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From the Curatorial Desk: A Farewell to "Alice"

After 40 years of being in the spotlight, “Alice” the skeleton and only resident of the Doctor’s House has come off display.  Recently, the display of human remains has come under scrutiny in the museum field. No longer are human remains being considered as just another object, but as objects that were once a living people and therefore requiring specialized treatment. “Alice” was once alive. She once presumably had a family and people who cared for her. Because of this, we as a staff have reexamined our thoughts and feelings about keeping “Alice” on display and came to the decision that we are no longer comfortable leaving her up. 


“Alice” came to the Dallas Heritage Village in 1977. From what I discovered in the collection files she was disassembled and in boxes when she arrived. It was two years later that she, having been articulated, was installed in the Doctor’s house. She has hung there ever since.


But what of her time before coming to Dallas Heritage Village?  When we began to think about the removing her from the exhibit, the first thing I did as curator was to dig into our files to gather every bit of information we have on “Alice.” It wasn’t much. Here is what we know about her: Her skeleton was donated in 1977 and she went on display in 1979. The donor was the widow of a local doctor. It was this doctor who called the skeleton “Alice.” The local doctor purchased the skeleton around 1930 from another doctor. We believe “Alice” lived in Henrietta, Texas, and we think she was in her late teens or early 20’s.


Let us consider provenance. We know little about this other doctor; I’ll call him Dr. X. We know that Dr. X was from Henrietta, Texas. He practiced medicine in Dallas until he lost his license. We don’t know why. Since “Alice” was also from Henrietta it is a reasonable conclusion that Dr. X was the first owner. In that respect the provenance of “Alice” is clear: Dr. X to the donor’s husband to us. We don’t how Dr. X came to be in possession of the skeleton. 

What we don’t know about “Alice” is concerning. We don’t know how she died, her real name, or her ethnicity. No one on our staff is a forensic anthropologist, so our investigations of the bones are amateur at best.  We believe she was Caucasian and around 18 or 19 when she died. But we don’t have an accurate time period for her life. We can narrow it down to probably the end of the 19th century, but this is merely supposition and not hard fact. We do not know if she gave consent to become a medical specimen.  This last bit is crucial. If she never even gave consent for her body to be used as a medical specimen, she’d probably not be okay hanging in a museum exhibit. There is too much we don’t know to for us to feel comfortable with keeping her on display.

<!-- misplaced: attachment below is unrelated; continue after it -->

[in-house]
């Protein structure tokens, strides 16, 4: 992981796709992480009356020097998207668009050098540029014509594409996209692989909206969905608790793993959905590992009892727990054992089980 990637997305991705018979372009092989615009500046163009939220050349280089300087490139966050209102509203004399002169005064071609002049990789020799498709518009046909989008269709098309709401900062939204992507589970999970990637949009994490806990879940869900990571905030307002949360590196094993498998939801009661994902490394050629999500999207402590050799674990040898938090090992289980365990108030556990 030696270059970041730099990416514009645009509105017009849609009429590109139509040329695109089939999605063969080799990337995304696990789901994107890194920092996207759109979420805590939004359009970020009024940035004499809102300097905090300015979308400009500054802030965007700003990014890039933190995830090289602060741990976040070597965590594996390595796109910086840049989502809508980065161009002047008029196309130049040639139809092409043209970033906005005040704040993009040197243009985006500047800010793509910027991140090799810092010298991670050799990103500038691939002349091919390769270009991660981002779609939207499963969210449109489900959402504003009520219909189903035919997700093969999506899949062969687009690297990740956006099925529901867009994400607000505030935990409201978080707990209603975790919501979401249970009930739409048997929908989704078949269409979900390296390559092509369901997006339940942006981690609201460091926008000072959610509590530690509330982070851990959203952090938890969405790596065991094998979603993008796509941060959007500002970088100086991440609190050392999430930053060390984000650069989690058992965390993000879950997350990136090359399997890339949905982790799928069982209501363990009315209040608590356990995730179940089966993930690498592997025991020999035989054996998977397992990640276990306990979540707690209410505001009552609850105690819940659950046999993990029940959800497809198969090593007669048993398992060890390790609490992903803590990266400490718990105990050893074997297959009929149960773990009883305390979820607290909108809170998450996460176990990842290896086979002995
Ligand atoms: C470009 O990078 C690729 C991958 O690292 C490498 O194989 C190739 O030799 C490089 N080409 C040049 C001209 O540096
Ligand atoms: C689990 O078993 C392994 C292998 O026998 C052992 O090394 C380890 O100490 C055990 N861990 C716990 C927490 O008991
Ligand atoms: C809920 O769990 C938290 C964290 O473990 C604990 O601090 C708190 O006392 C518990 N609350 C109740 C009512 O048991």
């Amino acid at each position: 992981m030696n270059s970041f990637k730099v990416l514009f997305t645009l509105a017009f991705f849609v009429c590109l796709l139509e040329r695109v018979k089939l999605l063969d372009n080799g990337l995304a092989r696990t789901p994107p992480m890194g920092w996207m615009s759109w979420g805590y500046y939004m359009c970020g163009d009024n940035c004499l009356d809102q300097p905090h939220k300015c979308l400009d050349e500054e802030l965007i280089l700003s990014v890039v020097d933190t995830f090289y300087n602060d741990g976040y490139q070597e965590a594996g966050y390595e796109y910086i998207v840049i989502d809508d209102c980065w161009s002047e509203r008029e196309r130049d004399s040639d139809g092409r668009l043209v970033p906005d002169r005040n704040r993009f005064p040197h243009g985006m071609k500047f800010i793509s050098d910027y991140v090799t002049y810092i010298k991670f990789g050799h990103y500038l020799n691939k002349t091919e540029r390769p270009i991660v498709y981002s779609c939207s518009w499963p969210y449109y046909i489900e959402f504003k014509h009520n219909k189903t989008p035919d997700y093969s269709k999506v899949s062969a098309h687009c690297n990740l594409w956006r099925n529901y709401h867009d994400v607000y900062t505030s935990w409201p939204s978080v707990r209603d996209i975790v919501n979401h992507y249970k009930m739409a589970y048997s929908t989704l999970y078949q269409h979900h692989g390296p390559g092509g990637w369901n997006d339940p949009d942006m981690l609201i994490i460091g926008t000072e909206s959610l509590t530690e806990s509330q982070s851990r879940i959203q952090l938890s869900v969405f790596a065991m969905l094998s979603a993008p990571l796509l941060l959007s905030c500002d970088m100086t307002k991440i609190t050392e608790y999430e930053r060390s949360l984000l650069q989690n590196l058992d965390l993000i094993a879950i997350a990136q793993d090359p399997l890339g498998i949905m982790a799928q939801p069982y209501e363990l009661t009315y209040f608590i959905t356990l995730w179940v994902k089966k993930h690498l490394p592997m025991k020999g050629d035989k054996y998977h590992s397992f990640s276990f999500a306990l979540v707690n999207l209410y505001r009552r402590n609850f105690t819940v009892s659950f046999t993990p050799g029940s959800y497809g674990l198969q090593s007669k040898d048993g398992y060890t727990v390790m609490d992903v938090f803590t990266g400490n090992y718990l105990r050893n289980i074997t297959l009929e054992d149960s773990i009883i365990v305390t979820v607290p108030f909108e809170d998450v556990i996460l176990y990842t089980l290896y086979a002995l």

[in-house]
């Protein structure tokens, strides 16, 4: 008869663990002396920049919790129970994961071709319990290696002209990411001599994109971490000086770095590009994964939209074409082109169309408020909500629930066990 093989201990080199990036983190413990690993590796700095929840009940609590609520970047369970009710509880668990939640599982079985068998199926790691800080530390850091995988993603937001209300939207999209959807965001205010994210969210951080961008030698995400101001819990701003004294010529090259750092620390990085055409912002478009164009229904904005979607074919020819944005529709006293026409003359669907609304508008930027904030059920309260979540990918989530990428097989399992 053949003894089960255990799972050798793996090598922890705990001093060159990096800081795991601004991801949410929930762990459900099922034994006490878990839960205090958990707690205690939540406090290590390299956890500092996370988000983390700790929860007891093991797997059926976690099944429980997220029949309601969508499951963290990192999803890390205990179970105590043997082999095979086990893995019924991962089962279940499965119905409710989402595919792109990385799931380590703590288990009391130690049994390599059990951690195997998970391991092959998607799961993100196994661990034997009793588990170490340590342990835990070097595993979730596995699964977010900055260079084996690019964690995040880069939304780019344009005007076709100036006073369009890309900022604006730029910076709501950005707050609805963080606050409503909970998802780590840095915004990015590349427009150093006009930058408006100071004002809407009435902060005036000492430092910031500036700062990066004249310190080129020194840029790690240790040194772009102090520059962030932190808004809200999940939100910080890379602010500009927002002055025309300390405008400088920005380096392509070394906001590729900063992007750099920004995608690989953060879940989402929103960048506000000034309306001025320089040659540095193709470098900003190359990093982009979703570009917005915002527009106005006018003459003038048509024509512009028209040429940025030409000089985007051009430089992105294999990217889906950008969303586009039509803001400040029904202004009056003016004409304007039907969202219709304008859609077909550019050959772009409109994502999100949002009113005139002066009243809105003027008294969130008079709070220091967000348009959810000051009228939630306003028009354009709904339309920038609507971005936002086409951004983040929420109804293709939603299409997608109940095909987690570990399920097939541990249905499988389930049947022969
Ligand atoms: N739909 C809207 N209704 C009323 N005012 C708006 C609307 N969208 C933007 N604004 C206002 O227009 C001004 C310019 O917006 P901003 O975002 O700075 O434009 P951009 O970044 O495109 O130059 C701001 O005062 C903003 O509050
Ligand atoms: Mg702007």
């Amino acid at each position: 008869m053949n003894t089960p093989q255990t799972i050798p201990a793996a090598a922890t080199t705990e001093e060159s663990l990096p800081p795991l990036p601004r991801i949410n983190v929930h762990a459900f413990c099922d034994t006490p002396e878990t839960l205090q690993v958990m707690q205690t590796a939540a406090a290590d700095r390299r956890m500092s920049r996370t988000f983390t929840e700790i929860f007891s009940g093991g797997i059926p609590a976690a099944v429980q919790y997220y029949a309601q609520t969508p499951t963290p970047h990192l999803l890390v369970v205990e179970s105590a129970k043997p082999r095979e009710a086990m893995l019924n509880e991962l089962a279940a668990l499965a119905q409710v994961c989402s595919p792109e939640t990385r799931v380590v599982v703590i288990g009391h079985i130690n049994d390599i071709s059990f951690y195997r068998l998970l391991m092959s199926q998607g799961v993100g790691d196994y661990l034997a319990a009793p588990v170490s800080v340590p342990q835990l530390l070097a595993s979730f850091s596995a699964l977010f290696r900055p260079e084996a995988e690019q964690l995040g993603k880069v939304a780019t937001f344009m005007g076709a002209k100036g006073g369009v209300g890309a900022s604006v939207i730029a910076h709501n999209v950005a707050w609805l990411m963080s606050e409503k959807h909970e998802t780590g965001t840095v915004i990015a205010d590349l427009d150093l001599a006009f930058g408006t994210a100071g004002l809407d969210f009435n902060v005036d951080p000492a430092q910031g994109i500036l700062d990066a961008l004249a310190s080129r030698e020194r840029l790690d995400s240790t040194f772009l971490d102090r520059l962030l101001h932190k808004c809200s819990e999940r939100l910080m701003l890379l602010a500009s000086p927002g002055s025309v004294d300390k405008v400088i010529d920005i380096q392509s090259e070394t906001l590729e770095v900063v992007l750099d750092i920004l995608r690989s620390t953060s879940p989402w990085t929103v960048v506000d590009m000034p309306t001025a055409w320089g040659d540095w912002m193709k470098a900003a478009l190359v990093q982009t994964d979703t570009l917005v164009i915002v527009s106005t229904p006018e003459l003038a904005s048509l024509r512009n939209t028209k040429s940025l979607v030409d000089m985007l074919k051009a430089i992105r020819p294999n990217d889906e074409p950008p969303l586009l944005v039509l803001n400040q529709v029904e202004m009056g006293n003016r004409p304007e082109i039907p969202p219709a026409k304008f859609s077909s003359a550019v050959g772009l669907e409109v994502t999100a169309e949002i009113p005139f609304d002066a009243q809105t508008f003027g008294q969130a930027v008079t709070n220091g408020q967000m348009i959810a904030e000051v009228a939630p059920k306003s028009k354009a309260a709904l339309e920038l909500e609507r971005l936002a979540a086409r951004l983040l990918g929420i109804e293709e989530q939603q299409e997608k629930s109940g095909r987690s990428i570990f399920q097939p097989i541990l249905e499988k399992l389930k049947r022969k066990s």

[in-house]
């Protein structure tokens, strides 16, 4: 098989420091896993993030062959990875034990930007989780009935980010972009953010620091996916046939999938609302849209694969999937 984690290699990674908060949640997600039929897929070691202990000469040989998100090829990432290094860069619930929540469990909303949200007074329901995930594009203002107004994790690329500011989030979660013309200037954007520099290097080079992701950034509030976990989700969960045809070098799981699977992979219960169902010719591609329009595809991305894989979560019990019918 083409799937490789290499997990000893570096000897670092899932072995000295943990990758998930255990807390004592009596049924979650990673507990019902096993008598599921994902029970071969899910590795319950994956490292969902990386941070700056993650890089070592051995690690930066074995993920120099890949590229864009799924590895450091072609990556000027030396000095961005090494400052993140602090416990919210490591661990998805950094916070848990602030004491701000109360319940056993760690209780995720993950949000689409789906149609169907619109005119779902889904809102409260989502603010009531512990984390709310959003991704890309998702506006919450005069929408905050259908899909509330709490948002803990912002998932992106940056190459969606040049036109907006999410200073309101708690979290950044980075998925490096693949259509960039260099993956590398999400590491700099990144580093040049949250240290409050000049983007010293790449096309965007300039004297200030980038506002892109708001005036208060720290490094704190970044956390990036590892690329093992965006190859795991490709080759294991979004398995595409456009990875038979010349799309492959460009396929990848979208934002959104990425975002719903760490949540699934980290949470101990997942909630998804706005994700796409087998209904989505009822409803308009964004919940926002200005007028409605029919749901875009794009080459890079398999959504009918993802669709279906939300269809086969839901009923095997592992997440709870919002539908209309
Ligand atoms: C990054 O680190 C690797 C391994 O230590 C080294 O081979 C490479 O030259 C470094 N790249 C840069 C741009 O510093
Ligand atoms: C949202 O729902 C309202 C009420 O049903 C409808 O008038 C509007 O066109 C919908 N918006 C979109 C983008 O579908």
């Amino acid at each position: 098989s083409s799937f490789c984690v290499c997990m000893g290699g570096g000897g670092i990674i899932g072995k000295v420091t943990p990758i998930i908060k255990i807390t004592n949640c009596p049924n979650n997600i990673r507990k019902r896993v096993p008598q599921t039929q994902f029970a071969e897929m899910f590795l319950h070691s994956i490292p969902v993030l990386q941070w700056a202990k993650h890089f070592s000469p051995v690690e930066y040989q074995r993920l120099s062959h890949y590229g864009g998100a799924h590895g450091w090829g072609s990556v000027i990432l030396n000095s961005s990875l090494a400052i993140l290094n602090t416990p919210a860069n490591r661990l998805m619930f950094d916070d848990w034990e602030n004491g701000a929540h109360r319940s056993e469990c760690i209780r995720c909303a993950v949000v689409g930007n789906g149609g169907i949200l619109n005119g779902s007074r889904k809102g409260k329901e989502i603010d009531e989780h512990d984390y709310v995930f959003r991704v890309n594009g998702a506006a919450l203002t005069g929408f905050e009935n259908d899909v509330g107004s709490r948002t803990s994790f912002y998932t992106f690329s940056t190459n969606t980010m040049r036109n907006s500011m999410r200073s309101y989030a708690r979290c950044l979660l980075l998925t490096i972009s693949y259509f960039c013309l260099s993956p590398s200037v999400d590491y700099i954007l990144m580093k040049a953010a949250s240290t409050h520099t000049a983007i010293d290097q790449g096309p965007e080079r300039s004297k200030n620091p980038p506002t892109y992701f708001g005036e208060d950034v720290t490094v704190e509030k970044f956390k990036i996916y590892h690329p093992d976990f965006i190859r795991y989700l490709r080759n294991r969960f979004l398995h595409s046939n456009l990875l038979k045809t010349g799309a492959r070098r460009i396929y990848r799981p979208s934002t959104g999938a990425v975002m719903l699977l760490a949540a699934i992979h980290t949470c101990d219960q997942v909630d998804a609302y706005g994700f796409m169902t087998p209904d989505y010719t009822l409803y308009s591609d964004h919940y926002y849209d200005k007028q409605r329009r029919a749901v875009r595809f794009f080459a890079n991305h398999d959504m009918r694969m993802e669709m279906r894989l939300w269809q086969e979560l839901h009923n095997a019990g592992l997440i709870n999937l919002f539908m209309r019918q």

For me, it comes down to human dignity. I asked myself: if this was the skeleton of my relative would I be comfortable with her remains displayed like this? No, I would not. Do I think that every museum should take down their displays of human remains? No. Every museum must examine their own collection for information to decide what they are comfortable with. For DHV, human remains are not crucial to our displays and our story. “Alice” can easily be replaced with a model and it won’t take anything away form the exhibit. We actually have more human remains than you’d think; certainly more than I was expecting to find. Along with “Alice” we will be removing a femur from the Doctor’s House and a partial skull from the Dentist’s office.    


So what happens now? I’ve created a safe storage space for “Alice” in our warehouse.  I’ve lined a box with foam, Tyvek, and archival tissue so that the bones will be supported while she is in storage. From there it gets fuzzier. Ultimately our goal is to de-accession “Alice”. This means to remove her from the collection. However, in order to do this we need to have a respectful way to divest ourselves of the skeleton. There are no clear guidelines to follow. Most remains removed from collections are done so because a family member or an ethnic group to which the remains belong request for the body to be returned. There is no one asking for “Alice” and since we don’t know her real name, we have no family to contact. 


Some next steps are: using her remains to research her past, returning her to Henrietta, Texas, and burial. Of course, none of those are mutually exclusive, but not all of them are necessarily practical at the moment because our resources are limited. I’d like to have someone come examine “Alice” to confirm things like ethnicity and age, and to answer questions like cause of death. I feel that those things might help us identify her and personally, I’d just like to know. Whatever the outcome will be, we will do our best to make sure “Alice” gets the respect she deserves.


 By Elizabeth Qualia 

Curator of Collections and Interpretation


 [Note: Through out this post I’ve been putting “Alice” in quotes because we don’t know if that is her original name, but I don’t like calling her “the skeleton” because it dehumanizes her. We need to remember she was once a living person.]


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